forcing fatal error

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turbodish
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forcing fatal error

by: turbodish on
Mon Sep 20, 2010 4:53 pm

I received a ticket the other day that has my wrong name, wrong address and wrong set fine amount. Is the best thing to do default on it and hope it is quashed and if it isn't file for appeal as per London v. Young ?

Also for an incorrect offence or an offence "not known to law." as an example :

"Speeding 60kmh in a 50kmh limit"

Should it not say in a 50kmh ZONE? is the above an offence not known to law?

Thanks


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Reflections
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by: Reflections on
Mon Sep 20, 2010 9:01 pm

The fine amount being wrong should get you off the ticket......
http://www.OHTA.ca OR http://www.OntarioTrafficAct.com


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hwybear
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by: hwybear on
Mon Sep 20, 2010 10:03 pm

If it is a speeding fine, the ticket and courts do not use what is printed in the HTA. FYI
Above is merely a suggestion/thought and in no way constitutes legal advice or views of my employer. www.OHTA.ca


turbodish
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by: turbodish on
Tue Sep 21, 2010 8:59 am

Reflections wrote:The fine amount being wrong should get you off the ticket......
Why is it that ticketcombat says wrong set fine amount is not a fatal error? conflicting information


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Radar Identified
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by: Radar Identified on
Tue Sep 21, 2010 11:31 pm

Reflections covered it. The set fine amount being inaccurate is a fatal error... but, as hwybear says, that has to be the set fine amount as per the Chief Justice of Ontario, not the statutory amount in the HTA. What was the set fine amount on your ticket?
turbodish wrote:Why is it that ticketcombat says wrong set fine amount is not a fatal error?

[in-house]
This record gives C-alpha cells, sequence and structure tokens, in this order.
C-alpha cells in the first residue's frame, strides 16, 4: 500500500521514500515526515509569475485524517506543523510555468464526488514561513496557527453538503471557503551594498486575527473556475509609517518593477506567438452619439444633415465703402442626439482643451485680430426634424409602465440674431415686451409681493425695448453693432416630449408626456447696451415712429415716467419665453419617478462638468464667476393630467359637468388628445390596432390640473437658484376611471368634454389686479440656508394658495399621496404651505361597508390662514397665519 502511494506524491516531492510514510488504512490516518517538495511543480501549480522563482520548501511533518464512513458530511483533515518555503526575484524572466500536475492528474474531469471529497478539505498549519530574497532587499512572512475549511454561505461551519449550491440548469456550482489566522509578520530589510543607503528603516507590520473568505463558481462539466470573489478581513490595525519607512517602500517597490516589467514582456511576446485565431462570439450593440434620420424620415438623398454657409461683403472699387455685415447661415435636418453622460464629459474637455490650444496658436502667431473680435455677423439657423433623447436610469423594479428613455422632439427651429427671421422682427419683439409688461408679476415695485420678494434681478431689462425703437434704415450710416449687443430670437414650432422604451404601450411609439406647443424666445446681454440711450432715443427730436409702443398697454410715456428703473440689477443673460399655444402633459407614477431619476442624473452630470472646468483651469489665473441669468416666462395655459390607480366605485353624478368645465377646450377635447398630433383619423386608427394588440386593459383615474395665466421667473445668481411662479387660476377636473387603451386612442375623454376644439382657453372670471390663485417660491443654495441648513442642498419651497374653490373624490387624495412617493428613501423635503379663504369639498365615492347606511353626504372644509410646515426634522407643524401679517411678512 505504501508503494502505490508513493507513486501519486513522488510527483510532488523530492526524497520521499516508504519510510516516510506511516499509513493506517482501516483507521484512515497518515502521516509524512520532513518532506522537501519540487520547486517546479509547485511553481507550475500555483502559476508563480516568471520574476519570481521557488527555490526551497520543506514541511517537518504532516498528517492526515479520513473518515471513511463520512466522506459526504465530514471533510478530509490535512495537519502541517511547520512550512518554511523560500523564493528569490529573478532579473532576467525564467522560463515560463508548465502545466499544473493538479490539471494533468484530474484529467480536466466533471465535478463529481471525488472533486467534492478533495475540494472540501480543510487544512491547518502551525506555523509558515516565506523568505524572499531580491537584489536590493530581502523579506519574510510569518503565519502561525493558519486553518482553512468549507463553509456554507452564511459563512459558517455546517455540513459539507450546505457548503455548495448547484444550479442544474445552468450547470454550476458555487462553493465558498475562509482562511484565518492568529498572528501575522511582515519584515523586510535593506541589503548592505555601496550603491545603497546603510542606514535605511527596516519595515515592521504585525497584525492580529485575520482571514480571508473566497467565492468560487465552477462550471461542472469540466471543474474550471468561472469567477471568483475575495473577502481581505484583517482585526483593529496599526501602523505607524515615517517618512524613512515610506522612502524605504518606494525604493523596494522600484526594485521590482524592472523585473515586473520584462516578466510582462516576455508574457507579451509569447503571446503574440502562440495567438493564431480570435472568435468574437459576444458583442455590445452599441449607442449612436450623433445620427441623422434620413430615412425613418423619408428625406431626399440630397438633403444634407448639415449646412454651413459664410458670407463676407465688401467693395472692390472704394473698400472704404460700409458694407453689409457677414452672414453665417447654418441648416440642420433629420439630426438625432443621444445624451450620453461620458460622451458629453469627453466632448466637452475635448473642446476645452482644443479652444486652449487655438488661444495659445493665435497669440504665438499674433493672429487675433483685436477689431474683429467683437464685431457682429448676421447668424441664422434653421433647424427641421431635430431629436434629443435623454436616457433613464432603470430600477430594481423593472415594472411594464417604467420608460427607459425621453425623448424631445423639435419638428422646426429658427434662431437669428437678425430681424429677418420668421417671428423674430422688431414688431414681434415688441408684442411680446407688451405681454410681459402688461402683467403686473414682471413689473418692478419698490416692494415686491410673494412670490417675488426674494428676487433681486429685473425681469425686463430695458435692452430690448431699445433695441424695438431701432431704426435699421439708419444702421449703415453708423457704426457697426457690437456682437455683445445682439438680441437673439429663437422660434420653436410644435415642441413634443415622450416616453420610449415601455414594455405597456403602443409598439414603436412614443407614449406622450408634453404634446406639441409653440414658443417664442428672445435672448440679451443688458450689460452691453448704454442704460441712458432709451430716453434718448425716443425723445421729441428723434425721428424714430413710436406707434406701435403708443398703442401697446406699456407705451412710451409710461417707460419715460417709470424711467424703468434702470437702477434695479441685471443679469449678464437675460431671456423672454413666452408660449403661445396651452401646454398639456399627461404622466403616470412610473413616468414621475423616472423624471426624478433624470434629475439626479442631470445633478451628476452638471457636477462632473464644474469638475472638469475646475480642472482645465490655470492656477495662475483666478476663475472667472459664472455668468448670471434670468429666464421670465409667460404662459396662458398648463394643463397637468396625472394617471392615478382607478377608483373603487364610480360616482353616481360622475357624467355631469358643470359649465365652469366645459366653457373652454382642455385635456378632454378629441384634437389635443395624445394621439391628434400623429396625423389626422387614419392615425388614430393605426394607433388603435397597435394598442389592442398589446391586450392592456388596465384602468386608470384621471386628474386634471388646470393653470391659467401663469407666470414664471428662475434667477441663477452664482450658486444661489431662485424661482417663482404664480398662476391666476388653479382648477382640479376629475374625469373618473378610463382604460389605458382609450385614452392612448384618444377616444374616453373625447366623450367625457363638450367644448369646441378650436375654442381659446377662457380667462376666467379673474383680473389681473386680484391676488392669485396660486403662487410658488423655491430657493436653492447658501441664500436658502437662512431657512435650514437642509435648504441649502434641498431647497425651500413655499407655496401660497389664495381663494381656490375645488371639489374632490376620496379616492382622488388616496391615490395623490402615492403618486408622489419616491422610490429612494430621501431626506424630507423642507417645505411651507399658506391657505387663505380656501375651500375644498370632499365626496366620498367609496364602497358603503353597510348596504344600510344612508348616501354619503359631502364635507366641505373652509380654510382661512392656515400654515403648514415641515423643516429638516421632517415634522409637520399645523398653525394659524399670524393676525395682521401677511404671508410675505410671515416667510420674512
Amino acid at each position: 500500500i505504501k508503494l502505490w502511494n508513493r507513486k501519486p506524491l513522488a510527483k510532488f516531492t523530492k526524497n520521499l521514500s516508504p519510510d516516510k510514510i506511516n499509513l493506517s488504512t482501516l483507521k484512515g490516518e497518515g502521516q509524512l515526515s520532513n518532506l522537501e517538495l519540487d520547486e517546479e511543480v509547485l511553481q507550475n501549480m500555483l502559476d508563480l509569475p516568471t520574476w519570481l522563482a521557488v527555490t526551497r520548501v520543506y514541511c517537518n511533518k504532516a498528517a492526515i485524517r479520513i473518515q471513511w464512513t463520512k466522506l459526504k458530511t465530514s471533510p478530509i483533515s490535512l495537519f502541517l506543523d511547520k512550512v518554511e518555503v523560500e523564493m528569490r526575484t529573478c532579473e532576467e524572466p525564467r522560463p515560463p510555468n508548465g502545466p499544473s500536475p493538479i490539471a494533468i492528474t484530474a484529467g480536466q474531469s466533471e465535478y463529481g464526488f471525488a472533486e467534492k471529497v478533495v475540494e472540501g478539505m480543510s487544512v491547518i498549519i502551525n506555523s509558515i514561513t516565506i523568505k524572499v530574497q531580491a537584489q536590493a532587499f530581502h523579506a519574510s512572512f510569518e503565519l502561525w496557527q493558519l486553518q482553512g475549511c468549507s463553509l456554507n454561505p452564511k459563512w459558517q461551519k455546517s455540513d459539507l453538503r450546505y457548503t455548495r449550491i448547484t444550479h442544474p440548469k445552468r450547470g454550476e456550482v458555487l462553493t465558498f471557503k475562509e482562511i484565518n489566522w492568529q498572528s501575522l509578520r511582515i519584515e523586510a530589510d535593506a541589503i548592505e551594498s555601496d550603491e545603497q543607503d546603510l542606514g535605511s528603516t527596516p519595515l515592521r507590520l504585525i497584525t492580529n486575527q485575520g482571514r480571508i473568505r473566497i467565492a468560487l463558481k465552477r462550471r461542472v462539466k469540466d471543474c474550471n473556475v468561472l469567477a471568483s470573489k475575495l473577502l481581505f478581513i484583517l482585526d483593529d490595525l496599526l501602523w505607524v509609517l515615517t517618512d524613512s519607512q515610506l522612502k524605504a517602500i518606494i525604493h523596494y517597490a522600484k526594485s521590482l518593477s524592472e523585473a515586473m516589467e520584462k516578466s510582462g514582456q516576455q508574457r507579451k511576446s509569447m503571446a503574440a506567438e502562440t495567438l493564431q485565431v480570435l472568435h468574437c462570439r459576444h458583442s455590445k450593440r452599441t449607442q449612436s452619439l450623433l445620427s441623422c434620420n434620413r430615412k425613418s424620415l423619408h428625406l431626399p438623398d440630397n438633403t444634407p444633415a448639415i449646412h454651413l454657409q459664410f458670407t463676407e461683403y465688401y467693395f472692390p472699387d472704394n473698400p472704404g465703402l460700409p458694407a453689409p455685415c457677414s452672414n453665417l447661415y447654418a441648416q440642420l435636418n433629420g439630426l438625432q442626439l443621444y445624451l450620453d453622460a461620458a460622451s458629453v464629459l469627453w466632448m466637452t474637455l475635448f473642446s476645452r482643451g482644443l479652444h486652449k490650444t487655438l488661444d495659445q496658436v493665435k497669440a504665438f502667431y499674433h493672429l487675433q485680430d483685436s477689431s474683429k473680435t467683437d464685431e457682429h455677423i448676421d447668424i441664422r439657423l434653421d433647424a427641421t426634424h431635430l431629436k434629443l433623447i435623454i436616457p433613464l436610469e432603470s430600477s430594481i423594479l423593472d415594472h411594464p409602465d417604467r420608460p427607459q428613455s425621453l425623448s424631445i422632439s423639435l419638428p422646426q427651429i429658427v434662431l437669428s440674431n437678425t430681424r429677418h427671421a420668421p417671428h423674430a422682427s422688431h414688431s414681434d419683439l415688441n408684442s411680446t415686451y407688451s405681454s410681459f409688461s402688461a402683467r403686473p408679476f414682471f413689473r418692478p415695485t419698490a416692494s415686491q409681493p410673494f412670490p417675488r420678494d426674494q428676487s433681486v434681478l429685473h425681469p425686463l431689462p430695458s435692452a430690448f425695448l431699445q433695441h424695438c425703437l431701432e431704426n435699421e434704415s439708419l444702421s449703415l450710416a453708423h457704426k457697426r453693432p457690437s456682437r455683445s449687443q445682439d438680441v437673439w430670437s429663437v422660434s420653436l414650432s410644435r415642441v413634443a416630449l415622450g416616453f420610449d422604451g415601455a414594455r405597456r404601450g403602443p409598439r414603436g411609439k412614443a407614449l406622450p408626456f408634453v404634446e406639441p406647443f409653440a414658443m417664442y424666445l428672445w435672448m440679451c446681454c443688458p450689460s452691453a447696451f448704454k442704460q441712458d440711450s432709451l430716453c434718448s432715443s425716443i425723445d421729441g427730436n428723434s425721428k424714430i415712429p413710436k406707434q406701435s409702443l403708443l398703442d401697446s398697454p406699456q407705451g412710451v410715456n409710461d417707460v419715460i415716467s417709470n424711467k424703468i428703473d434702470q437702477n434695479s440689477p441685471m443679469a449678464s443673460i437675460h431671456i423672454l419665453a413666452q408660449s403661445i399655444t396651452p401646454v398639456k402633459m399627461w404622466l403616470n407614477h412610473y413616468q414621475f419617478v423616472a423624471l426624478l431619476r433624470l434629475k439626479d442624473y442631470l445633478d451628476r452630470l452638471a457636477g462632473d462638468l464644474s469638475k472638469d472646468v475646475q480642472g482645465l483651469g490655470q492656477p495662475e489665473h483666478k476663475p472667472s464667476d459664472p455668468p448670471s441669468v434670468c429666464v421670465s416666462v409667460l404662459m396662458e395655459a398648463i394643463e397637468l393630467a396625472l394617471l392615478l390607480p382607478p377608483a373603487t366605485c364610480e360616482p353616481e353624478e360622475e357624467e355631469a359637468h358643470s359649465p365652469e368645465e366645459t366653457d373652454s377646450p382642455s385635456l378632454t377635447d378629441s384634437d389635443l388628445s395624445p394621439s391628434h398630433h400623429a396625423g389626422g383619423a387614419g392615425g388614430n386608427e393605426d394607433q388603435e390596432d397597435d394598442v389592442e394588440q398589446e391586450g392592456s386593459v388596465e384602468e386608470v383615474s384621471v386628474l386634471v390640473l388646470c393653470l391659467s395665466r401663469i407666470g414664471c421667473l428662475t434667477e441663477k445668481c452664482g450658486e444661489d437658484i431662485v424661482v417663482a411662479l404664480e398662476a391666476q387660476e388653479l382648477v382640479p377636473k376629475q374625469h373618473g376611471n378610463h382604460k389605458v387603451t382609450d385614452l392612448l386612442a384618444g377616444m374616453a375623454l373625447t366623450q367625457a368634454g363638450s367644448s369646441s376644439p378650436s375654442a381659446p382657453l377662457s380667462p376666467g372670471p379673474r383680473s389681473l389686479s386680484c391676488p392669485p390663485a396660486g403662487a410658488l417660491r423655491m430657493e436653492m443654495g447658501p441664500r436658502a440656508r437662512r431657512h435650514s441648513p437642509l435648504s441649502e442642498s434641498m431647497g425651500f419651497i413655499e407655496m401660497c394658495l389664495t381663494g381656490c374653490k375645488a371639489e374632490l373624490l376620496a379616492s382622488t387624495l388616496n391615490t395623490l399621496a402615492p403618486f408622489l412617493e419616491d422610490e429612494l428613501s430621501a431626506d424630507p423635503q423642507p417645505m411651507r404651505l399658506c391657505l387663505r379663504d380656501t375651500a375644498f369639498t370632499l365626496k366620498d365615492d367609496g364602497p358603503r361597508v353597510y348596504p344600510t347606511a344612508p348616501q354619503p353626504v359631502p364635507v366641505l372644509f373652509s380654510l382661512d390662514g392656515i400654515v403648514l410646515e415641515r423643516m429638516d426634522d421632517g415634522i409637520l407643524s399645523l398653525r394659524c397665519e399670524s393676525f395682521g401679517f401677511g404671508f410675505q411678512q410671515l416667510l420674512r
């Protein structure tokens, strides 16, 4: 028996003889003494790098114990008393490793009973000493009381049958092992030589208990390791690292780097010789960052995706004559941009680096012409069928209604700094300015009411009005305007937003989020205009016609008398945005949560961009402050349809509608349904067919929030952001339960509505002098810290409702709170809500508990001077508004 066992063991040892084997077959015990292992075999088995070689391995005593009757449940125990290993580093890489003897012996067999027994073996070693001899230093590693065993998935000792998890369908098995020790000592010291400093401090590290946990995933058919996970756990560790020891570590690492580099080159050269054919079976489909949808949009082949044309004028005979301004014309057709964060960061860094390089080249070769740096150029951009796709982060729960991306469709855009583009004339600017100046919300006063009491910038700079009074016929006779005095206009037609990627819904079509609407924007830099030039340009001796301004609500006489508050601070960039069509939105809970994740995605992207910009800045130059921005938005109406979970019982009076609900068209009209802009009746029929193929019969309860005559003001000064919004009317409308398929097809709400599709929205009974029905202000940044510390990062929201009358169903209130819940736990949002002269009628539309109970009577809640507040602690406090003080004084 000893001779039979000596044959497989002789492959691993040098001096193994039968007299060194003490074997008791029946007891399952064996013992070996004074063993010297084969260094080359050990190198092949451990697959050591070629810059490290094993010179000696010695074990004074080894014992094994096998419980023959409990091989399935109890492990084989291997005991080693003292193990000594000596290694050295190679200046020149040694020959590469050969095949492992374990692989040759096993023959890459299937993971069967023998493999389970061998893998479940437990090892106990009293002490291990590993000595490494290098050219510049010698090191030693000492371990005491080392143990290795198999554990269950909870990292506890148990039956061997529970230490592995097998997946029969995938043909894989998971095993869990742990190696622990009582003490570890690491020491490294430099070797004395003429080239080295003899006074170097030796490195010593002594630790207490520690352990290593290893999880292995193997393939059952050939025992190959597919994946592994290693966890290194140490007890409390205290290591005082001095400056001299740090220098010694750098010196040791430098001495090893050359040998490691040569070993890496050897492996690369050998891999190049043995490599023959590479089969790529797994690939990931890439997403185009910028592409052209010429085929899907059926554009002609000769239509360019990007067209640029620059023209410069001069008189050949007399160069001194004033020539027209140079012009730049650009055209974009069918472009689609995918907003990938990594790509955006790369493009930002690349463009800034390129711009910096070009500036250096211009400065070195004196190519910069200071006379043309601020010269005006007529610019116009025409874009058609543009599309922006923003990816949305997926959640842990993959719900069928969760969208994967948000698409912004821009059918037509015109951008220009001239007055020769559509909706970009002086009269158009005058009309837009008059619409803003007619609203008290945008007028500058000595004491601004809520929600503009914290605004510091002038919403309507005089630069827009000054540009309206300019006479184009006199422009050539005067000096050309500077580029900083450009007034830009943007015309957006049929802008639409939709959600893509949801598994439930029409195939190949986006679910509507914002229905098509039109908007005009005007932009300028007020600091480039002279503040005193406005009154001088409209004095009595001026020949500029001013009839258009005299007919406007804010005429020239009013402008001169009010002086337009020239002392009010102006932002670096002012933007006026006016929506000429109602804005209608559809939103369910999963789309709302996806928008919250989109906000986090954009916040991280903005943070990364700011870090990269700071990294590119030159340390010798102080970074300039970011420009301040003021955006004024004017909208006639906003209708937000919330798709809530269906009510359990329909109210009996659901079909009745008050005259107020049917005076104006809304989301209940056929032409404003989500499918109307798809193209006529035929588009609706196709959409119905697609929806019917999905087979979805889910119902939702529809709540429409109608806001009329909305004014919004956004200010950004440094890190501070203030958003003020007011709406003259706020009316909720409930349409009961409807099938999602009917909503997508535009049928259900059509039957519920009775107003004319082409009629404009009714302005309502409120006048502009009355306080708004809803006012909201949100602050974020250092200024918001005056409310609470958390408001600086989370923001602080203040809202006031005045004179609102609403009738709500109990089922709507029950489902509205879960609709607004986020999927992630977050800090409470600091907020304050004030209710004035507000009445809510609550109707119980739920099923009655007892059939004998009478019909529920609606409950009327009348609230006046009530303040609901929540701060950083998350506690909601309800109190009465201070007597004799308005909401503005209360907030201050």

I can't answer for ticketcombat, but London v. Young was quite clear, and people on this forum have won cases for having incorrect set fines.
turbodish wrote:Should it not say in a 50kmh ZONE? is the above an offence not known to law?
No. An offence not known to law would be, for example: "Speeding 50 km/h in a 60 km/h zone," which, on the face of the ticket would read that the driver was going 10 km/h under the limit - therefore not speeding. Or, "passing on a double-yellow line," whch is also not illegal in Ontario.

The best strategy for this one is to simply default - if the set fine is truly incorrect.
* The above is NOT legal advice. By acting on anything I have said, you assume responsibility for any outcome and consequences. *
http://www.OntarioTicket.com OR http://www.OHTA.ca


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by: turbodish on
Wed Sep 22, 2010 12:29 pm

the set fine amount was $20.00 and if I understand correctly as per ontario or the HTA it should be $25 or $30 for a 10 over ticket.

It's almost as if the officer was subtly giving me a break. How could you make 3 obvious mistakes on simple information on a simple ticket?


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by: Radar Identified on
Wed Sep 22, 2010 7:08 pm

Set fine amount for 10 km/h over the limit should have been $25, so yes, your ticket does have a fatal error. As for why the officer made as many mistakes as he did - who knows? Maybe didn't bring his "A game" to work that day.
* The above is NOT legal advice. By acting on anything I have said, you assume responsibility for any outcome and consequences. *
http://www.OntarioTicket.com OR http://www.OHTA.ca


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by: turbodish on
Sat May 07, 2011 3:19 pm

update

So I did the failure to respond option and then received notice of conviction many months later. So I took the notice down to the courthouse and asked for case to be reopened. The clerk didn't understand what I was saying and sent me to see the JP. Filled out forms and wrote that ticket was not "complete and valid on its face", im guessing at the actual wording it was awhile ago now. Met with him and he wanted to help me but I had to explicitly say the set fine amount was wrong, i guess for whatever reason he isn't allowed to point out the specific error.

So long story short instead of making me re-open the case filing the forms waiting another year or so and then going back to court, he went off record and told me to plea guilty and then he will "find" the error. So back on record I plea and he quashes the charge due to wrong set fine amount. Nice JP, glad he knew what was up.


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by: Simon Borys on
Mon May 16, 2011 11:28 pm

turbodish wrote:i guess for whatever reason he isn't allowed to point out the specific error
A judge or JP must remain from real or percevied bias. It would be as much a bias towards the crown if he helped you out as it would be to you if he gave answers to the crown. They are supposed to be a neutral arbiter, but it's nice to hear that they were able to help you out in a round about way.
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